— I think this question needs to be observed in the context of the position of the Academy, as defined by the Law on SANU and the Statute of the Academy, as “the highest scientific and artistic institution of the Republic of Serbia”, and then for such a designation to determine its appropriate role in society. In a broader sense, this position is also determined by the dual nature of the Academy, i.e., its operational and honorary roles.

It could be stated that SANU’s authority is unquestionable in our scientific and artistic milieu, that what the Academy does and says is highly reingspected; beyond its own framework, in the political sphere, the Academy – in accordance with the aforementioned definition – rarely speaks out, and particularly not with regard to daily political issues, because it isn’t organisationally structured like a political party that formulates an opinion or common stance that it then promotes publicly.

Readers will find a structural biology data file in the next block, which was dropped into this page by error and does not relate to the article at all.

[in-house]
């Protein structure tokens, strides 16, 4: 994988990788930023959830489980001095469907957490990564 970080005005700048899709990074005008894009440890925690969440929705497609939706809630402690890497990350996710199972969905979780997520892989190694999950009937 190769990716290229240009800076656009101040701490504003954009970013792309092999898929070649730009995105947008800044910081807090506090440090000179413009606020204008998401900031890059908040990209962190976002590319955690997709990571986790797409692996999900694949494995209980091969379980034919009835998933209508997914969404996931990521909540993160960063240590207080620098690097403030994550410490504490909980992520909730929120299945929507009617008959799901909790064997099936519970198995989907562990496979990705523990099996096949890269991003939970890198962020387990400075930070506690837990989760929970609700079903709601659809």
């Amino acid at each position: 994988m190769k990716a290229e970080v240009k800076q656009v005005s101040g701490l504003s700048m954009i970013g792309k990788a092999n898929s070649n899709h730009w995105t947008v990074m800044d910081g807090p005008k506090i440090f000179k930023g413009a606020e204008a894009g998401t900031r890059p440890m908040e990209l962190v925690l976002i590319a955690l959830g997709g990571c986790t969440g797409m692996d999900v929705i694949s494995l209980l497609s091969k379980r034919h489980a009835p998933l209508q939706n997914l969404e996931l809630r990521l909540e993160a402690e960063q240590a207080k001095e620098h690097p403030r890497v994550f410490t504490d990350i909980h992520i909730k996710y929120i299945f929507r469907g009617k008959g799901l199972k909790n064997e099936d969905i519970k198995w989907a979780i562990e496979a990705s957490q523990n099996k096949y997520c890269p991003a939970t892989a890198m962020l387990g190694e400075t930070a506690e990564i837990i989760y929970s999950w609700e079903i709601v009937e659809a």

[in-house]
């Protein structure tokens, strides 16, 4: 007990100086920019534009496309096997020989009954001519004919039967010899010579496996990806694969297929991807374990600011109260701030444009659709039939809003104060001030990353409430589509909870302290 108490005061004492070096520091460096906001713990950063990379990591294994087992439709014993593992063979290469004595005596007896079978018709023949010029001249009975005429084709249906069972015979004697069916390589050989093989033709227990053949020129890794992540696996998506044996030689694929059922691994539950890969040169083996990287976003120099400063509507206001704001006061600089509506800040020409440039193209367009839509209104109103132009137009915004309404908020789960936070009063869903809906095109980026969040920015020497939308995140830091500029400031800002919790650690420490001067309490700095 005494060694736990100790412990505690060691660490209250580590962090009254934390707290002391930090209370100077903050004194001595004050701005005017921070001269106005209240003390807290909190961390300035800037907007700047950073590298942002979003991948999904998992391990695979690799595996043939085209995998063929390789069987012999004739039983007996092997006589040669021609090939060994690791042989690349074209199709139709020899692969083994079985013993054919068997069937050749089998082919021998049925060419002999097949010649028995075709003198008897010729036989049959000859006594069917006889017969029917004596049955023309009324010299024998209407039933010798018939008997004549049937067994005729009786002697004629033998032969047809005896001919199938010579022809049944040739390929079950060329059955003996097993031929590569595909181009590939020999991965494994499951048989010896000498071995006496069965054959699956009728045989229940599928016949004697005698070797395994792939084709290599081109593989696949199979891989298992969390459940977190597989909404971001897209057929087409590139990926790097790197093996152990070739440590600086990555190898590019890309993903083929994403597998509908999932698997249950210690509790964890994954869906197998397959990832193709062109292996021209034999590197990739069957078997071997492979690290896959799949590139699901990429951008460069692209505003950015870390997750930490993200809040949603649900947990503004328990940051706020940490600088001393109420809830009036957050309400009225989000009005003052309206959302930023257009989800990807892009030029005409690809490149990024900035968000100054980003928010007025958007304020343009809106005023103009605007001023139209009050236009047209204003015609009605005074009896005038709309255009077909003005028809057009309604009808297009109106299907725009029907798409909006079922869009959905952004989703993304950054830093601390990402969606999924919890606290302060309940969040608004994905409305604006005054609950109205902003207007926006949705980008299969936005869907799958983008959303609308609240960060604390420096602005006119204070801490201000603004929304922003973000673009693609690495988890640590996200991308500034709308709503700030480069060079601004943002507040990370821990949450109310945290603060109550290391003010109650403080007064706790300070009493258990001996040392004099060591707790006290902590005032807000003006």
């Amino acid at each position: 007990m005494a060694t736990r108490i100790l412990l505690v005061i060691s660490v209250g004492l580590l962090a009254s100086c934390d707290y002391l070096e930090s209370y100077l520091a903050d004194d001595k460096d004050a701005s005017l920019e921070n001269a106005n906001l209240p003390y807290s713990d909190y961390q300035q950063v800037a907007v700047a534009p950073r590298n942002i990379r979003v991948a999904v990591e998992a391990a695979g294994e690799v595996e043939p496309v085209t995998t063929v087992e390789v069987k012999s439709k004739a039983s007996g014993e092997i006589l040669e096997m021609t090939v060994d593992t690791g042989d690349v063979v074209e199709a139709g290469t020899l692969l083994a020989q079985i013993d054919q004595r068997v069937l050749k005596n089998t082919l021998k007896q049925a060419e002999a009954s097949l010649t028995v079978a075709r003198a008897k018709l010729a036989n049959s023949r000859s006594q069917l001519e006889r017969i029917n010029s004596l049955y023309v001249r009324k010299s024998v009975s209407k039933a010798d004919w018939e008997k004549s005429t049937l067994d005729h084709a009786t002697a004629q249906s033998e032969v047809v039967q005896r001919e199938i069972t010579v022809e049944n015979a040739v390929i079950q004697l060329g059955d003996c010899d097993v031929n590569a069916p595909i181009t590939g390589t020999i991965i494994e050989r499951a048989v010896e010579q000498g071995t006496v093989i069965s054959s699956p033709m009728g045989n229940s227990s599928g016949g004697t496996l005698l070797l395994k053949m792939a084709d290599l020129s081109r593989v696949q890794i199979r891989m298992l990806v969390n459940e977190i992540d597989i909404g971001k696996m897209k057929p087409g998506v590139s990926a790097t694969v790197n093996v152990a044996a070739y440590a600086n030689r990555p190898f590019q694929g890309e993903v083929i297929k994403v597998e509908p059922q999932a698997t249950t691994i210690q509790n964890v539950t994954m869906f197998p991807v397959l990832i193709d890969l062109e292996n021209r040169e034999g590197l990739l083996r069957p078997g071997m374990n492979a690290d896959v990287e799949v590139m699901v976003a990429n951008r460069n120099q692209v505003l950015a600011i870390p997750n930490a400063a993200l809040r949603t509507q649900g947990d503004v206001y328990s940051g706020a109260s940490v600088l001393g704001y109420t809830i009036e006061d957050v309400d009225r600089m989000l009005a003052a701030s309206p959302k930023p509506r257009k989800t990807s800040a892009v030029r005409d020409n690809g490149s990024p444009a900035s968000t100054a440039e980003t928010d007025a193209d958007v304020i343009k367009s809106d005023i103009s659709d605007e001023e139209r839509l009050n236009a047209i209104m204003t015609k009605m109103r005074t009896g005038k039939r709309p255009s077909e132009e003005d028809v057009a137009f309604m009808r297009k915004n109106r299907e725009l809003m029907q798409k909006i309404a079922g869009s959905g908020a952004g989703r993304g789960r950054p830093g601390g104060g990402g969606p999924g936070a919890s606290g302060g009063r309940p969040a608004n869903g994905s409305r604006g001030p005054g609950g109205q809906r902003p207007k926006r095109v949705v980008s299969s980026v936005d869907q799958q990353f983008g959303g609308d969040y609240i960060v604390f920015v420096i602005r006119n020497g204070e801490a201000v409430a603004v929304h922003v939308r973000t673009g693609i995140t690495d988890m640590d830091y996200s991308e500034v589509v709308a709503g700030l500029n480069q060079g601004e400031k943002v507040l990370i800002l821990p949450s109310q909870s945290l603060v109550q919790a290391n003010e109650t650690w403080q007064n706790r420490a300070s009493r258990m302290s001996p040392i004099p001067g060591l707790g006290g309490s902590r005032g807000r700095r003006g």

I would remind your readers that SANU is this year commemorating the centenary of the births of two important academics and painters: Miodrag ‘Mića’ Popović and Milorad ‘Bata’ Mihailović

In accordance with its structure, the Academy is an assemblage of independent individuals, intellectuals who can, and often do, have completely contradictory political views and opinions, with which they appear in public of their own accord, independent of the Academy, individually or in groups, on the basis of their own feelings and needs. In this regard, a question arises as to the extent to which decisionmakers in society are prepared to listen to the well-intentioned and science-based assessments and advice of their own top scientists that have been formed through, among other things, national academies, but also the responsibility of academies for the advice that they offer.